When bullets were blazing fast and furious Fountain Branch took his family, house servants and some neighbors down to the basement where they waited out the warring in a dark, cold room made of brick and stone. On the outside, in the yard, Albert fought his battles for the Union cause on horseback, a select skill that took so much training the military almost deemed it pointless for the amount of  time it consumed and experience it required. As night crept across the sky it became harder and harder for  the soldiers to see who and what they were shooting at. Mayhem set in and men fell on both sides. Some piled two or three bodies high all around the plantation.

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Ms. Jeannie toured the Carter House last week unaware of the fact at the time that Albert had participated in the fighting there. Her sympathies that day definitely lay with the Carter family and the horrific hours they had to endure as the war raged all around their home. She was especially struck by the haphazard splattering of bullet holes still evident in the clapboard on the back porch.

Bullets holes in the walls of the back porch. Photo via pinterest.

Bullets holes in the walls of the back porch. Photo via pinterest.

It wasn’t until Ms. Jeannie was back at home herself going through the service records of Albert (one of her only ancestors to fight in the Civil War) that she discovered his involvement there at the Carter House. One of those back porch bullet holes could have come from Albert.

It is startling to know that an ancestor witnessed such a tragic day but even more so knowing that he actually played a hand in making it tragic.  Of course Albert was just doing his job – trying to be a  good soldier two years into fighting a war he believed in. But there he was nonetheless, shooting at a house with innocent people inside.  In looking back on that event and these two men of history who faced each other on opposites sides, Ms. Jeannie couldn’t help but think how similar they really were.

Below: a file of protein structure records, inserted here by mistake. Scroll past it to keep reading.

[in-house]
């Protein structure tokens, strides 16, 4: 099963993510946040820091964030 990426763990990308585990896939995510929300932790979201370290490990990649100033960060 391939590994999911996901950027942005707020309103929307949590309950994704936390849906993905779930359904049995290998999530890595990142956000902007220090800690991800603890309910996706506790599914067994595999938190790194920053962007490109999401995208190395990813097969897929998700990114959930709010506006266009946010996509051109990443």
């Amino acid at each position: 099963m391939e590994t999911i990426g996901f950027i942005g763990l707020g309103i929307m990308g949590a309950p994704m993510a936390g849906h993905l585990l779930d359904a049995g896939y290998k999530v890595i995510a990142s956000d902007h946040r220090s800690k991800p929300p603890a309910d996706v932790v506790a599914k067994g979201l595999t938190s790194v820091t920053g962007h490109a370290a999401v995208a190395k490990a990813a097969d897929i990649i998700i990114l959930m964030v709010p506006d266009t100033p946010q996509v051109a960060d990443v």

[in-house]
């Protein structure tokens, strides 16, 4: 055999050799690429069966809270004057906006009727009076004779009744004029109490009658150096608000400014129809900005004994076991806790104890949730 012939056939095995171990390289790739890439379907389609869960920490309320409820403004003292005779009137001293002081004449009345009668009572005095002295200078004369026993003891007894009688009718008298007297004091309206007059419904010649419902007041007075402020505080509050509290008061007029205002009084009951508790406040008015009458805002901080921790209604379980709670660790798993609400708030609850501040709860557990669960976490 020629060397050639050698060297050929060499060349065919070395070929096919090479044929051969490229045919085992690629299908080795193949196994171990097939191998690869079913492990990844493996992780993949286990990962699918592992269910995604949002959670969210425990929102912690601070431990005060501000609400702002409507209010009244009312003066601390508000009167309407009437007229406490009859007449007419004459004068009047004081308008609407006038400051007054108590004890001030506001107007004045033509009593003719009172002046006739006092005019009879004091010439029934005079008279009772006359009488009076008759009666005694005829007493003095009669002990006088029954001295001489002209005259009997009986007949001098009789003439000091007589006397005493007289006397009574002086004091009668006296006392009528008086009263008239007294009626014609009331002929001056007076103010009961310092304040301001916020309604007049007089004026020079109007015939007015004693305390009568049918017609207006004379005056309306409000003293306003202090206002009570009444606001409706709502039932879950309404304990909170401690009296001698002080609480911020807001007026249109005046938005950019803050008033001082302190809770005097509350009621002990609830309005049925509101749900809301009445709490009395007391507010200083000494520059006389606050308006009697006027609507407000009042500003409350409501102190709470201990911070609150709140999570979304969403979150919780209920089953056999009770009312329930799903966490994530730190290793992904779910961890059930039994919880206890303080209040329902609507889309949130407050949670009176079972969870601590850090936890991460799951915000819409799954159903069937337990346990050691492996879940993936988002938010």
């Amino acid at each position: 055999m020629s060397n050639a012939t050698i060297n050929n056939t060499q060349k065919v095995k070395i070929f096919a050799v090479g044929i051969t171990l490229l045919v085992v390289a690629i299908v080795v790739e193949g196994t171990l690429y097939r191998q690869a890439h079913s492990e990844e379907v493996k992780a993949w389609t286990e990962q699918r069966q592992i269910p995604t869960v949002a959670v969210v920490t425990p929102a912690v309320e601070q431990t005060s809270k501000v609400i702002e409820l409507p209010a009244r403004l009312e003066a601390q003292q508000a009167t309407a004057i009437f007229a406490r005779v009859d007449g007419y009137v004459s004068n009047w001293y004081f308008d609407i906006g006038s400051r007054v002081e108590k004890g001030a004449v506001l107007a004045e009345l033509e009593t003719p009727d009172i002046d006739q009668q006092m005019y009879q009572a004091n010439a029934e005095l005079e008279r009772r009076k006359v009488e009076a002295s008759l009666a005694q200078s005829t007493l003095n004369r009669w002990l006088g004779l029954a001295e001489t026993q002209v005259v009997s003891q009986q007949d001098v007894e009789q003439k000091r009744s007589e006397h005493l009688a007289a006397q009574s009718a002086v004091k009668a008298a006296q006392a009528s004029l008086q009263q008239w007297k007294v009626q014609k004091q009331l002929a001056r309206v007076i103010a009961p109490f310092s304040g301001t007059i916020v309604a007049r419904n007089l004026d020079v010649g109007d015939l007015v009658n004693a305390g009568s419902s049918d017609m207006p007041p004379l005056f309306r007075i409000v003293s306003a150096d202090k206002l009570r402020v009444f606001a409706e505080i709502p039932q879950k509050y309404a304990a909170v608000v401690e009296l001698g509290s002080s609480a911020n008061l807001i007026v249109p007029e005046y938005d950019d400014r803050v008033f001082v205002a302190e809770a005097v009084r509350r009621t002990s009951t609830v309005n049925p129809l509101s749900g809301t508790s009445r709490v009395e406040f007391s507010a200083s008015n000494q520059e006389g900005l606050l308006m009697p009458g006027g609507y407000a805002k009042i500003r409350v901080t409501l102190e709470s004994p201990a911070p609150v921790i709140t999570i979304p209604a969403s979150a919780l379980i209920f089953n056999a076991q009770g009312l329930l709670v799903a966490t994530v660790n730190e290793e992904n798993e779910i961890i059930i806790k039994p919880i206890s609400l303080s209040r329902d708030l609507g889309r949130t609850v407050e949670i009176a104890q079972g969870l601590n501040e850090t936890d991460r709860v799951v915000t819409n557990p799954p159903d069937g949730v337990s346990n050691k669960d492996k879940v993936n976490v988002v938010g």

Fountain Branch and Polly were long-time loves, married for almost 30 years and had 10 children between them. Albert following the Battle of Franklin would muster out of the military 8 months later and head home to Ohio so he could marry his bride Martha and move west via covered wagon to Iowa. Albert and Martha would go on to have 11 kids and celebrate 56 years of marriage. Neither spouse in either family remarried after their significant other passed away. Both families knew the loss of young children, both were farmers, both revered citizens in their communities and both of course survived the horrors of the Battle of Franklin. Albert sustained eye injuries somewhere between Franklin and Nashville which he carried with him for the rest of his life. Fountain Branch lost his 24 year old son Tod in Franklin who had insisted on joining the fight that day to defend both his family’s land and the ideals of the Confederacy.

The one main difference of these two men living in 19th century America was their philosophies on equality for all people. While Ms. Jeannie isn’t excited that Albert could have potentially destroyed someone’s home and family she is proud that her great great grandfather was fighting for the very freedoms that she enjoys today, 150 years later. She’s also thankful that the Carter House has survived all these years so that she can see first-hand her family’s impression on history and walk in the footsteps of a man who lived four generations before her.

Read more stories about Albert and Martha here, here and here including pictures of Albert’s civil war inkwell and Martha’s honeymoon quilt handmade on her wagon trip west just after she was married. Read more about the Carter House and the Battle of Franklin here.

If you have any surprising stories in your family history, please share them in the comments section. You just never know what we might discover!

 

It’s All In the Initials: Sewing Advances at the Fair

One hundred and twenty years ago, in the summer of 1893, newspapers across the country were reporting on a grand spectacle of an event taking place in a big city. That big city was Chicago and the event was the Columbian Exposition also known as the World’s Fair.

Silk Handkerchief Souvenir from the World's Fair Chicago 1893

Silk Handkerchief Souvenir from the World’s Fair Chicago 1893

For six months, from May – October, the reception gates welcomed visitors to the downtown Chicago lakefront staging area that was a marvel in size, scale and execution.

Aerial view of the Chicago World's Fair. Photo via pinterest.

Aerial view of the Chicago World’s Fair. Photo via pinterest.

A staggering 25% of Americans attended the Fair in those six months, and Ms. Jeannie is excited to report that one such visitor was her great great grandmother, Martha.